The use of imputed sibling genotypes in sibship-based association analysis: on modeling alternatives, power and model misspecification.Behav Genet. 2013 May; 43(3):254-66.BG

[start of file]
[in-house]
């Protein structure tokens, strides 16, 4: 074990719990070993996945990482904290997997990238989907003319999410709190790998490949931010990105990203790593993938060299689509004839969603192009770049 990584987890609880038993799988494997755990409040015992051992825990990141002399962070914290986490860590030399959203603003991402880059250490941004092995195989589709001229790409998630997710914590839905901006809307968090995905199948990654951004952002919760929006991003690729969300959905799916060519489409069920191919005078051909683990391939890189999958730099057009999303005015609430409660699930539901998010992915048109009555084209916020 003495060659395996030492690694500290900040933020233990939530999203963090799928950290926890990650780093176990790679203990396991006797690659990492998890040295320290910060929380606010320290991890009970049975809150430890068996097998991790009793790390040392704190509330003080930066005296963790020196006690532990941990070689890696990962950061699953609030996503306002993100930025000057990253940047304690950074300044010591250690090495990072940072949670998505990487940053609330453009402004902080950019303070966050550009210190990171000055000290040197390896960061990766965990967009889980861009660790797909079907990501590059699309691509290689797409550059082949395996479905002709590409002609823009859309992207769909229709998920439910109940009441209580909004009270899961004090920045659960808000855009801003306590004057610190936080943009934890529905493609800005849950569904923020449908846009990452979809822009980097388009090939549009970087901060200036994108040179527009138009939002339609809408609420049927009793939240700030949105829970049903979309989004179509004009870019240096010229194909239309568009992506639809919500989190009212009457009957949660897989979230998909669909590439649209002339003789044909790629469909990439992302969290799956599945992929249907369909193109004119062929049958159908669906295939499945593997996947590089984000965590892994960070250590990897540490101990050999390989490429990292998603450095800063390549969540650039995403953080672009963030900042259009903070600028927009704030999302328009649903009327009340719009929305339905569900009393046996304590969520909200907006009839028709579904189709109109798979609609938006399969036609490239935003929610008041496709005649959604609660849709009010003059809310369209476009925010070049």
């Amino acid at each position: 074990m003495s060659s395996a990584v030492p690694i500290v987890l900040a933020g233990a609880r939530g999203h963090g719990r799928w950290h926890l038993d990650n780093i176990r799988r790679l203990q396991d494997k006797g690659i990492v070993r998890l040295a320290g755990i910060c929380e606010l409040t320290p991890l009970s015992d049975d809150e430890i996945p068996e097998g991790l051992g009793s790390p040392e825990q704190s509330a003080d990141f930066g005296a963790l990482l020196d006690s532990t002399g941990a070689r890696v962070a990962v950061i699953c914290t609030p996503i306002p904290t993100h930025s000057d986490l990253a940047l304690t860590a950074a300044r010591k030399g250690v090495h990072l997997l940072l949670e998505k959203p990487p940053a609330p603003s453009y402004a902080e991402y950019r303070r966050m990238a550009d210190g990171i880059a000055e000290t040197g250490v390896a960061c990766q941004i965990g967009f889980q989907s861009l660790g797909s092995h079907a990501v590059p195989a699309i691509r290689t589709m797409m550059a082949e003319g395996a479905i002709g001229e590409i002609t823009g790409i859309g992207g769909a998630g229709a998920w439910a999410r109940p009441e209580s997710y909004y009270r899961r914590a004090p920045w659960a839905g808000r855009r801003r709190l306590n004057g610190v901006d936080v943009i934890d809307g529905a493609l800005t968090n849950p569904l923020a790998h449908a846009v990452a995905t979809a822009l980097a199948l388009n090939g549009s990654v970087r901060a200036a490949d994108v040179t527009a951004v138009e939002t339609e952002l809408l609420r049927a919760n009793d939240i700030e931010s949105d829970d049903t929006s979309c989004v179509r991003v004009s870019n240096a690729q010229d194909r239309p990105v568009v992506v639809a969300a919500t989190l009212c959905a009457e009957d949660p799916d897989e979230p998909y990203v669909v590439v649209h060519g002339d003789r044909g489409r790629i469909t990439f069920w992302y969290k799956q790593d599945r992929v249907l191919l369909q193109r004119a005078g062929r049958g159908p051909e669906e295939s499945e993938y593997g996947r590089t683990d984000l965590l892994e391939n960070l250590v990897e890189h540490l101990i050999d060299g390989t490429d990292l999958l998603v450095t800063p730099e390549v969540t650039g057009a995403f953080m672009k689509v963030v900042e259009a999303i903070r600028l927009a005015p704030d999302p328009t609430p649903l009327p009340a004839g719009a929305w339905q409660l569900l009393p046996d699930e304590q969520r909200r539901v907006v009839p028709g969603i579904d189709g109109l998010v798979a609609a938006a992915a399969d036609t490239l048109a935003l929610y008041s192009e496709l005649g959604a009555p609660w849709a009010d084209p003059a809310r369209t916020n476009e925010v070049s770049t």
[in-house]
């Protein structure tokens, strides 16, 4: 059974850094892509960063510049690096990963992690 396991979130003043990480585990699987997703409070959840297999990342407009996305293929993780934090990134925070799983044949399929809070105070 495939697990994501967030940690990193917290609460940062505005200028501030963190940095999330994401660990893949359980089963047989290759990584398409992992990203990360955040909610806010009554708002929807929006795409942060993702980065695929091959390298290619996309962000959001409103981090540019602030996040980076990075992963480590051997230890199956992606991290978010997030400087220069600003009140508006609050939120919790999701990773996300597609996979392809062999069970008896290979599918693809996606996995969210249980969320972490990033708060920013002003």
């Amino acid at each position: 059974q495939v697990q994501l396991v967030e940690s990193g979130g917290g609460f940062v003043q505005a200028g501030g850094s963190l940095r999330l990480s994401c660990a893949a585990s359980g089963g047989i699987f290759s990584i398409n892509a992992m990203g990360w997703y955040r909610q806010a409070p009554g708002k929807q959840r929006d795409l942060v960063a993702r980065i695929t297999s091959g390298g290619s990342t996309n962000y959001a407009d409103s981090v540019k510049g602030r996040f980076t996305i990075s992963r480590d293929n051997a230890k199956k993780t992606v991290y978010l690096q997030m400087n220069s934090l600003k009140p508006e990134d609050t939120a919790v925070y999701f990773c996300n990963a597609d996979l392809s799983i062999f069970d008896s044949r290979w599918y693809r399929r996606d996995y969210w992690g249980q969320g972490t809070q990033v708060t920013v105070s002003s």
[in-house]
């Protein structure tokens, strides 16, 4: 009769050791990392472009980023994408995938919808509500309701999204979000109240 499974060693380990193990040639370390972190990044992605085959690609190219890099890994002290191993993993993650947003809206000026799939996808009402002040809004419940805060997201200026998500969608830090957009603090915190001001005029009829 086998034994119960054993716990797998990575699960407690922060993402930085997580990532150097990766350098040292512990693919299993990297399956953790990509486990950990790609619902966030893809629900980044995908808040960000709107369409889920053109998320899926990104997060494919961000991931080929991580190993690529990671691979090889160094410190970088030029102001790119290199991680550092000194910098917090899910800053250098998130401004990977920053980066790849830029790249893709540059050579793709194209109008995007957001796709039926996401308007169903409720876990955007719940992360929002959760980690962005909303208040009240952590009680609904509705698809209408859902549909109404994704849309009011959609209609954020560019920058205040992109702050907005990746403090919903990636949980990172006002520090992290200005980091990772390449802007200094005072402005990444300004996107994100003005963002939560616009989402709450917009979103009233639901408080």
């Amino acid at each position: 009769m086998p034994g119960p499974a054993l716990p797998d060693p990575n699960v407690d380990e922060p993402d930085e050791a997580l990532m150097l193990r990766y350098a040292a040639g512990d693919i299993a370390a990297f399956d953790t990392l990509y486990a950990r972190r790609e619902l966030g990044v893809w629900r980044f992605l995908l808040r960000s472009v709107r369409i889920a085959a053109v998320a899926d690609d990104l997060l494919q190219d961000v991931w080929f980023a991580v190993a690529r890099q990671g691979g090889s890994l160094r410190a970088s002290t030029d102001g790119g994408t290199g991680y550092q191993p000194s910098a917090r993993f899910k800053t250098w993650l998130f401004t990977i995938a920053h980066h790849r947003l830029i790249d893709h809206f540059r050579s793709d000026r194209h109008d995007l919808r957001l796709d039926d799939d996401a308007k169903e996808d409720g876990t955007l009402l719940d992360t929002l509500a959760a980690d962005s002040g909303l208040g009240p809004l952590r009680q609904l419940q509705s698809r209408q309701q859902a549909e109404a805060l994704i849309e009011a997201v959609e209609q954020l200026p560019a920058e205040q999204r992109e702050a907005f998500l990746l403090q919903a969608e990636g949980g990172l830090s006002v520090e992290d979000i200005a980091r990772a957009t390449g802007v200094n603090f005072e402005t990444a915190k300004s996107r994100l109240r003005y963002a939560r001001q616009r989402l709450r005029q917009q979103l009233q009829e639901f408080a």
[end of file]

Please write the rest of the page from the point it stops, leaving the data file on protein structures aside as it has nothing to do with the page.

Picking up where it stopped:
When phenotypic, but no genotypic data are available for relatives of participants in genetic association studies, previous research has shown that family-based imputed genotypes can boost the statistical power when included in such studies. Here, using simulations, we compared the performance of two statistical approaches suitable to model imputed genotype data: the mixture approach, which involves the full distribution of the imputed genotypes and the dosage approach, where the mean of the conditional distribution features as the imputed genotype. Simulations were run by varying sibship size, size of the phenotypic correlations among siblings, imputation accuracy and minor allele frequency of the causal SNP. Furthermore, as imputing sibling data and extending the model to include sibships of size two or greater requires modeling the familial covariance matrix, we inquired whether model misspecification affects power. Finally, the results obtained via simulations were empirically verified in two datasets with continuous phenotype data (height) and with a dichotomous phenotype (smoking initiation). Across the settings considered, the mixture and the dosage approach are equally powerful and both produce unbiased parameter estimates. In addition, the likelihood-ratio test in the linear mixed model appears to be robust to the considered misspecification in the background covariance structure, given low to moderate phenotypic correlations among siblings. Empirical results show that the inclusion in association analysis of imputed sibling genotypes does not always result in larger test statistic. The actual test statistic may drop in value due to small effect sizes. That is, if the power benefit is small, that the change in distribution of the test statistic under the alternative is relatively small, the probability is greater of obtaining a smaller test statistic. As the genetic effects are typically hypothesized to be small, in practice, the decision on whether family-based imputation could be used as a means to increase power should be informed by prior power calculations and by the consideration of the background correlation.